It’s important to think about whether what you post online could hurt others. Do you have your friend’s permission to share that funny picture of them? Could that jokey comment you posted hurt someone’s feelings?

Safer sharing

Sharing what you’re up to and things you’ve done with your friends is part of the fun of being online, so make sure you know how to do it safely.

  • Mind your privacy.

    Most websites, apps and social networks you can share information on have ‘privacy settings’. These help you control what you share and who you share it with. So, if you decide your friends, friends of friends or everyone can see what you post.

  • Choose your friends wisely.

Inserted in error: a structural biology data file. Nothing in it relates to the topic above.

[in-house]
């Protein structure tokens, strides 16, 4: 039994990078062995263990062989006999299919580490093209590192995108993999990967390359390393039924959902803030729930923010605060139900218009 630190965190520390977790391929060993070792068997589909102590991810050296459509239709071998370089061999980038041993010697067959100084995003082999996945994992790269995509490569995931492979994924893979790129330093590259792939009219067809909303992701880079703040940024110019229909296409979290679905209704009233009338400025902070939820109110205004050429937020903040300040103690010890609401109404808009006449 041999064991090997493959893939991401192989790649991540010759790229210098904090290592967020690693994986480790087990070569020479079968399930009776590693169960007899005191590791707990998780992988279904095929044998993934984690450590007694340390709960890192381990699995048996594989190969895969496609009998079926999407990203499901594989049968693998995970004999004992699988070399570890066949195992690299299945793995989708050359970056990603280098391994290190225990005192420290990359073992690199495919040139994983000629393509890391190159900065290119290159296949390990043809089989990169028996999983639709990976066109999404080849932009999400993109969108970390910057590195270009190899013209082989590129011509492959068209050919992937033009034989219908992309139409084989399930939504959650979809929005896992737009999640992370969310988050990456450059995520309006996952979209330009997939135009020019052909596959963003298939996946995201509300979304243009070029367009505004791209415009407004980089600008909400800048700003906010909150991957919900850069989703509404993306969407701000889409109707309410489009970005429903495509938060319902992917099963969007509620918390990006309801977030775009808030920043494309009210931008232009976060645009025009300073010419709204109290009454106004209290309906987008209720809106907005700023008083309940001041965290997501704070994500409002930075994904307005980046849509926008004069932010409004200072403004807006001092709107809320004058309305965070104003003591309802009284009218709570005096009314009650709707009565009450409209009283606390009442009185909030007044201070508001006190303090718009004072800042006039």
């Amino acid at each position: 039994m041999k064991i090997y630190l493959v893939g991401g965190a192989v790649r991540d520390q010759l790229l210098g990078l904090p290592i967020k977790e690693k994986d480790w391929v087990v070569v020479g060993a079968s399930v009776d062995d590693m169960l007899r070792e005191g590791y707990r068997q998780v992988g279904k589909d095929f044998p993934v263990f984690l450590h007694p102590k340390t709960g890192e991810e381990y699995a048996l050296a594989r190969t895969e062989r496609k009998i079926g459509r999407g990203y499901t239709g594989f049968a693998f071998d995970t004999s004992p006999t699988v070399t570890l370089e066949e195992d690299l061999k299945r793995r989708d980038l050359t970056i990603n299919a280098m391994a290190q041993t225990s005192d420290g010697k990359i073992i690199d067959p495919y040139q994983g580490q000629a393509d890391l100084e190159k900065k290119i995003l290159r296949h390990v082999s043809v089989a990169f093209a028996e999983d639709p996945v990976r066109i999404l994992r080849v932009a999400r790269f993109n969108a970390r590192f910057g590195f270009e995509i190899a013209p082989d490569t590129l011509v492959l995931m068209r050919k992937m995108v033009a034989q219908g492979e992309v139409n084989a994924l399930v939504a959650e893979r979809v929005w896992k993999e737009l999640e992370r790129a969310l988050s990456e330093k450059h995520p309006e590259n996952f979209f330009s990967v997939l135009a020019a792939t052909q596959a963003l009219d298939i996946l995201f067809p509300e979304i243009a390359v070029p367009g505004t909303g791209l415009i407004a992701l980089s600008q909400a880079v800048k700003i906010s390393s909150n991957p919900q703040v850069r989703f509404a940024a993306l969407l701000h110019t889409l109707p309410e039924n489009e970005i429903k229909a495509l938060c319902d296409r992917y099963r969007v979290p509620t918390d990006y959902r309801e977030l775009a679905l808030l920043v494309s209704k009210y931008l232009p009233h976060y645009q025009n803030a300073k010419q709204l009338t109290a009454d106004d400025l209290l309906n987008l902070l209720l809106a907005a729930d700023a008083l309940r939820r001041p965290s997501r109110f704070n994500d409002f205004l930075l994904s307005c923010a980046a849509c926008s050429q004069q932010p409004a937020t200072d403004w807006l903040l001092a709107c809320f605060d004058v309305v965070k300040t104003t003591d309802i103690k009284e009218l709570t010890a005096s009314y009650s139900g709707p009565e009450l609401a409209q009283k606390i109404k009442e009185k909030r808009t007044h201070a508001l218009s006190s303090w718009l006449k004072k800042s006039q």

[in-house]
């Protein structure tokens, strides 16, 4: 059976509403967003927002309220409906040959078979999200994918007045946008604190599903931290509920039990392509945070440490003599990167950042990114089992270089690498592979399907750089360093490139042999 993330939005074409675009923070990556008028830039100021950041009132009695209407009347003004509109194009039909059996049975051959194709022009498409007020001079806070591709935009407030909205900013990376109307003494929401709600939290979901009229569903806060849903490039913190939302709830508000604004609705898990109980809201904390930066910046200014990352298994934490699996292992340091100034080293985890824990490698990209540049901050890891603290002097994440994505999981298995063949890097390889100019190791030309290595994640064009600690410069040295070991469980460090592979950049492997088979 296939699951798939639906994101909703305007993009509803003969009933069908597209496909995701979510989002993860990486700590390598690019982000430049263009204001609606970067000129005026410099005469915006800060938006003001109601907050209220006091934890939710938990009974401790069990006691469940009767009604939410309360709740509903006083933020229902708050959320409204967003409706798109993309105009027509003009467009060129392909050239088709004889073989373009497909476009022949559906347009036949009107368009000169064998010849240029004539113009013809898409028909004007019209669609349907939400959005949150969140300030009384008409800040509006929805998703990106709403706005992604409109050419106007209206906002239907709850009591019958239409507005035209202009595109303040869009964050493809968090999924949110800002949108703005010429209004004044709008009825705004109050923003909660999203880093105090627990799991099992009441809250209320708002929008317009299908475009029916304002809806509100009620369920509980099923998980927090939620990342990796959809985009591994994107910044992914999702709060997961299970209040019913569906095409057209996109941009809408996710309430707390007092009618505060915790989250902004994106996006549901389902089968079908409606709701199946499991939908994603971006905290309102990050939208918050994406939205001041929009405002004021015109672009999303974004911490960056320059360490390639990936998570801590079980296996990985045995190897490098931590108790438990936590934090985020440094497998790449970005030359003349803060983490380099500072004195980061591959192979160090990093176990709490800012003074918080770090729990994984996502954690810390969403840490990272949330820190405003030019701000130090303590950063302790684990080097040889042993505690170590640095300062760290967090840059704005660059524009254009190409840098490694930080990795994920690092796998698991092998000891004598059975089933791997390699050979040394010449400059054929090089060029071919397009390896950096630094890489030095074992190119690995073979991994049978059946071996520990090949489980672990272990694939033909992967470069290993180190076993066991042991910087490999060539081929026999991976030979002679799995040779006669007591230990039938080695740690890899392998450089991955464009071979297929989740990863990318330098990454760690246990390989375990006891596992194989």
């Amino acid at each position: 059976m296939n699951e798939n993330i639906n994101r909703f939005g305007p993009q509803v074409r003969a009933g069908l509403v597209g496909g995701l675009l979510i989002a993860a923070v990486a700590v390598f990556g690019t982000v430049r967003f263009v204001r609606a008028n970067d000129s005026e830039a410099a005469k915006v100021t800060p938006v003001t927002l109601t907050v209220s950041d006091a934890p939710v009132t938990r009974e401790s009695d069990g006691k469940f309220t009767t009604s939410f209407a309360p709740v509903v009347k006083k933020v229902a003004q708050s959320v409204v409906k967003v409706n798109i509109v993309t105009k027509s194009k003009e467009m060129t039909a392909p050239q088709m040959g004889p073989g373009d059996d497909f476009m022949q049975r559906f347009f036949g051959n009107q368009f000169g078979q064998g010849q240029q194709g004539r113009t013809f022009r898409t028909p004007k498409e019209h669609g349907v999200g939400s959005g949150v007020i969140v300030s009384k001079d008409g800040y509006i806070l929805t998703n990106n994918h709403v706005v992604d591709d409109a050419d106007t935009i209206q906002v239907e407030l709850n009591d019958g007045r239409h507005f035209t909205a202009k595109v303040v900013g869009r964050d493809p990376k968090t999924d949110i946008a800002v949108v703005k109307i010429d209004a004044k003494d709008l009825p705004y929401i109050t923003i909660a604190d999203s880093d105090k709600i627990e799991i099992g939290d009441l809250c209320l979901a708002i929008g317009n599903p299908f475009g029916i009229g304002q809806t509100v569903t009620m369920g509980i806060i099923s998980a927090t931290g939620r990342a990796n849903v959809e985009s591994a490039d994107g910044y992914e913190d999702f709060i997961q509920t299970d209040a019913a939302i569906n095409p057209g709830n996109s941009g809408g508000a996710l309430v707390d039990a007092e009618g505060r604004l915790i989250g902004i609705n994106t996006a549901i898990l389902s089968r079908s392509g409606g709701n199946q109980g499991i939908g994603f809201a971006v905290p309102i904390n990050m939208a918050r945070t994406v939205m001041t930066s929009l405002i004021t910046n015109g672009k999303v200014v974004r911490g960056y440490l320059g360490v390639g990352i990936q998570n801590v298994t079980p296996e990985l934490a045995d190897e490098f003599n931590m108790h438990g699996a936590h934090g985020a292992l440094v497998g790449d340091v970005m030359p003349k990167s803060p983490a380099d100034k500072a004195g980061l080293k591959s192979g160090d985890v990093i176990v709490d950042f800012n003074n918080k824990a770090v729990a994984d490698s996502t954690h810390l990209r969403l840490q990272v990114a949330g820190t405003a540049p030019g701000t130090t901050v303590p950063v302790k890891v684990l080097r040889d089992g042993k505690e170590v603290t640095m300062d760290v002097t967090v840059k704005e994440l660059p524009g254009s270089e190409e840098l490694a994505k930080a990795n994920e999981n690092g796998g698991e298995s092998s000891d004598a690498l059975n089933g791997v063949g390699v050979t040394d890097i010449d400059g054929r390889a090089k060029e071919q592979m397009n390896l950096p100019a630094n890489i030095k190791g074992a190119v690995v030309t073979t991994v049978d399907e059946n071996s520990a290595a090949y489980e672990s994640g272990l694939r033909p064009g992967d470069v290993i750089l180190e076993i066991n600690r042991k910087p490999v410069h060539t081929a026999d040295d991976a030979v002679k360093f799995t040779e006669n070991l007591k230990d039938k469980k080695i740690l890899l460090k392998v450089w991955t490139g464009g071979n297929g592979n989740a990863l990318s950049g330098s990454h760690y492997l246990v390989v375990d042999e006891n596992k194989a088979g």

It’s always best to only share with friends you know and trust. Remember too that what your friends share about you and their privacy settings online will also affect you and your digital footprint.

  • Check your tracks.

    It can be hard to keep up with the things we’ve done online. It's a good idea to log out of your accounts, and Google yourself now and again. That way you’ll know what other people can find out about you, as well as things others might have posted about you. Review your profiles on any accounts you use too. Delete or change anything you no longer want people to see.

  • Shut down or delete. 

    If you stop using a website, app or social network remember to shut down your profile or delete your account. Don’t forget to delete the app if you downloaded it to your device too.